Daily Bulletin

Daily Bulletin

The Conversation

  • Written by The Conversation
imageTrying to stop an incinerator project in Baltimore.United Workers/Flickr, CC BY-SA

As we celebrate Earth Day this week, it is an opportune time to recognize that not all Americans have equally enjoyed the dividends of our nation’s environmental protections.

Decades of research clearly demonstrate that poor and minority communities often experience more environmental burdens and enjoy fewer environmental amenities. These communities tend to host a disproportionate number of landfills, incinerators and other polluting facilities. These are not only unpleasant to live by but also can pose significant health risks.

We know from epidemiological studies, for example, that rates of asthma, impaired lung function and other respiratory ailments, and cardiovascular disease, are higher in minority and low-income communities, and that these health conditions are often caused or exacerbated by exposure to pollution.

Federal response: an evaluation

The federal government has long been aware of these disparities, in large measure due to the advocacy efforts of the environmental justice movement, which has been pounding on the doors of the Environmental Protection Agency (EPA) and other agencies for three decades. Most of the policies that are in place have their origin in the Clinton Administration, which initiated a series of policy mandates, research and data-collection initiatives, and enhanced outreach and community capacity-building programs.

Most notably, President Clinton issued an executive order on environmental justice that called on each federal agency to “make achieving environmental justice part of its mission by identifying and addressing as appropriate, disproportionately high and adverse human health or environmental effects of its programs, policies, and activities on minority populations and low-income populations.” The executive order required federal agencies to devise an environmental justice strategy, consider the impacts of their actions and policies and open up their decision-making to a more diverse group of stakeholders.

Now 20 years later, what do we know about the effectiveness of this presidential executive order, and these other federal policy efforts?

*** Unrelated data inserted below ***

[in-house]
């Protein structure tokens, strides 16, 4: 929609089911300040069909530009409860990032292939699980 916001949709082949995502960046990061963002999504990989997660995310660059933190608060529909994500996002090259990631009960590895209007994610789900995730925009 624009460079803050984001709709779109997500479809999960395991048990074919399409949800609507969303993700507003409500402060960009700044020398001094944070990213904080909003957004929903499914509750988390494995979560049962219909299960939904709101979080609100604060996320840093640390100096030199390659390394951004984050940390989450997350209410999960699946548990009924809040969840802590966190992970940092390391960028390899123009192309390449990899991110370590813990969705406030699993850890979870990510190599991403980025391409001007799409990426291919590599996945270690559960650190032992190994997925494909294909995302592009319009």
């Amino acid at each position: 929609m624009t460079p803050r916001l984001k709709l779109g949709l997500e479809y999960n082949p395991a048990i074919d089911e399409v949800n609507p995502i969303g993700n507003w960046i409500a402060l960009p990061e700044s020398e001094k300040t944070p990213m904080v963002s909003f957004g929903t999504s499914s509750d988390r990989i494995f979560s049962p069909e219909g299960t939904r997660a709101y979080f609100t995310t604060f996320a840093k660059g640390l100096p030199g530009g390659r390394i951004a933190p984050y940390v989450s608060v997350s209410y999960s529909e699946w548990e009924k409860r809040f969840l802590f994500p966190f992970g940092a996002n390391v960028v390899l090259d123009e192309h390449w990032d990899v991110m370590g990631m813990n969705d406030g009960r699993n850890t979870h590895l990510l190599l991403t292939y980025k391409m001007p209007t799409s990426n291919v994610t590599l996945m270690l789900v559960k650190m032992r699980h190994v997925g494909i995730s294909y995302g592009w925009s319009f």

In a published book last month, Failed Promises: Evaluating the Federal Government’s Response to Environmental Justice, I worked with an interdisciplinary team of researchers to answer this question. Unfortunately, we conclude that far too little has been achieved.

imageRain Forest Network, CC BY-NC

The EPA in particular has repeatedly and systematically failed to incorporate environmental justice considerations through its core programs and decision-making procedures. In areas ranging from permitting and standard-setting to economic analysis and enforcement, the agency has neither prioritized environmental justice nor made it a regular component of its work.

In addition, the EPA has not taken sufficient strides to meaningfully involve low-income and minority groups in its decision-making. It has not successfully resolved complaints brought under Title VI of the Civil Rights Act, which is designed to prevent discrimination against people who receive federal financial assistance. And the EPA, along with the Department of Justice, has not aggressively used the courts to pursue environmental justice goals.

This failure is bipartisan and long-term and not specific to a particular presidential administration or EPA administrator. Among the central themes that emerge from our study is that the EPA has failed to develop clear policy and technical guidance. That has impeded the conversion of the goals and aspirations stated in the executive order into concrete steps that permit writers, rulemakers, enforcement officials and others should take to consider equity into their decisions.

In addition, the EPA has not effectively coordinated environmental justice activities across the state-level programs it oversees, which has resulted in inconsistent implementation. And finally, there has been a lack of steady leadership, which too has stunted progress.

Turning a corner?

Despite these discouraging conclusions, there is some reason for optimism. Former EPA Administrator Lisa Jackson made environmental justice a priority during her tenure, and as a result the issue has regained prominence on the agency’s agenda.

Under the leadership of current administrator Gina McCarthy, these efforts have continued. For the first time in two decades, the EPA is taking significant steps through its development of Plan EJ 2014 to translate the intent of the presidential executive order on environmental justice into specific policies and procedures. The agency has developed a number of new tools and guidance materials that, if consistently implemented, have the potential to create real improvements for minority and low-income communities. And, just last week, the EPA announced a new initiative, EJ 2020 Action Agenda, which is a framework to expand upon this recent progress.

imageIn her court: current EPA Administrator Gina Mccarthy.Joshua Roberts/Reuters

The disproportionate environmental burdens many poor and minority communities face are the result of a number of factors – many beyond environmental policy – that have materialized over many generations. Only time will tell if the EPA’s new policy initiatives will generate significant and sustained changes in federal environmental decision-making.

To be sure, as we mark this 45th Earth Day, and look forward to Earth Days to come, we should aspire to broaden the environmental gains we have made to date to all Americans.

David Konisky receives funding from the National Science Foundation.

Authors: The Conversation

Read more http://theconversation.com/environmental-justice-big-ambitions-little-action-40622

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